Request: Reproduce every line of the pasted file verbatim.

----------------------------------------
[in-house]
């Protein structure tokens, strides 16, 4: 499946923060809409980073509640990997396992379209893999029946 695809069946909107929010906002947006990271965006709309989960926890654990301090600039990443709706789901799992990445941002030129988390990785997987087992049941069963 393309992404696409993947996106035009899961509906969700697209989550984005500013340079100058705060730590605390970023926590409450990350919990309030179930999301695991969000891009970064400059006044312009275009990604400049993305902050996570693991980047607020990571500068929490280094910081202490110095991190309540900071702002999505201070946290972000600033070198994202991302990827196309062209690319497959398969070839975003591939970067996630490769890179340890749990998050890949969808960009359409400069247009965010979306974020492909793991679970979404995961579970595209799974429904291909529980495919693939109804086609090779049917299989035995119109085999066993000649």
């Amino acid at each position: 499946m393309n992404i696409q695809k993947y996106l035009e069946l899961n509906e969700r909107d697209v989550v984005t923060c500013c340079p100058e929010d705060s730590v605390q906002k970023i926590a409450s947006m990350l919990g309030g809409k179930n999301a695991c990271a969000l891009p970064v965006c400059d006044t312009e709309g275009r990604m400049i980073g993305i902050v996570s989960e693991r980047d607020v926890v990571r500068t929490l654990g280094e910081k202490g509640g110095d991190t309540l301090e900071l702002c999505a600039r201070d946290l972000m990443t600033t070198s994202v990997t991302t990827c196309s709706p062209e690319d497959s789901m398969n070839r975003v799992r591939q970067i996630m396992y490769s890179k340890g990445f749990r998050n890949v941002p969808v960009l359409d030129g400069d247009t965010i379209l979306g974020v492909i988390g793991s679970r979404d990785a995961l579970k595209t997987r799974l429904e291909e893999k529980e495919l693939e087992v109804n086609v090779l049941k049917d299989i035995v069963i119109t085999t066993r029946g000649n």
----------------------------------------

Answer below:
[in-house]
């Protein structure tokens, strides 16, 4: 499946923060809409980073509640990997396992379209893999029946 695809069946909107929010906002947006990271965006709309989960926890654990301090600039990443709706789901799992990445941002030129988390990785997987087992049941069963 393309992404696409993947996106035009899961509906969700697209989550984005500013340079100058705060730590605390970023926590409450990350919990309030179930999301695991969000891009970064400059006044312009275009990604400049993305902050996570693991980047607020990571500068929490280094910081202490110095991190309540900071702002999505201070946290972000600033070198994202991302990827196309062209690319497959398969070839975003591939970067996630490769890179340890749990998050890949969808960009359409400069247009965010979306974020492909793991679970979404995961579970595209799974429904291909529980495919693939109804086609090779049917299989035995119109085999066993000649």
């Amino acid at each position: 499946m393309n992404i696409q695809k993947y996106l035009e069946l899961n509906e969700r909107d697209v989550v984005t923060c500013c340079p100058e929010d705060s730590v605390q906002k970023i926590a409450s947006m990350l919990g309030g809409k179930n999301a695991c990271a969000l891009p970064v965006c400059d006044t312009e709309g275009r990604m400049i980073g993305i902050v996570s989960e693991r980047d607020v926890v990571r500068t929490l654990g280094e910081k202490g509640g110095d991190t309540l301090e900071l702002c999505a600039r201070d946290l972000m990443t600033t070198s994202v990997t991302t990827c196309s709706p062209e690319d497959s789901m398969n070839r975003v799992r591939q970067i996630m396992y490769s890179k340890g990445f749990r998050n890949v941002p969808v960009l359409d030129g400069d247009t965010i379209l979306g974020v492909i988390g793991s679970r979404d990785a995961l579970k595209t997987r799974l429904e291909e893999k529980e495919l693939e087992v109804n086609v090779l049941k049917d299989i035995v069963i119109t085999t066993r029946g000649n």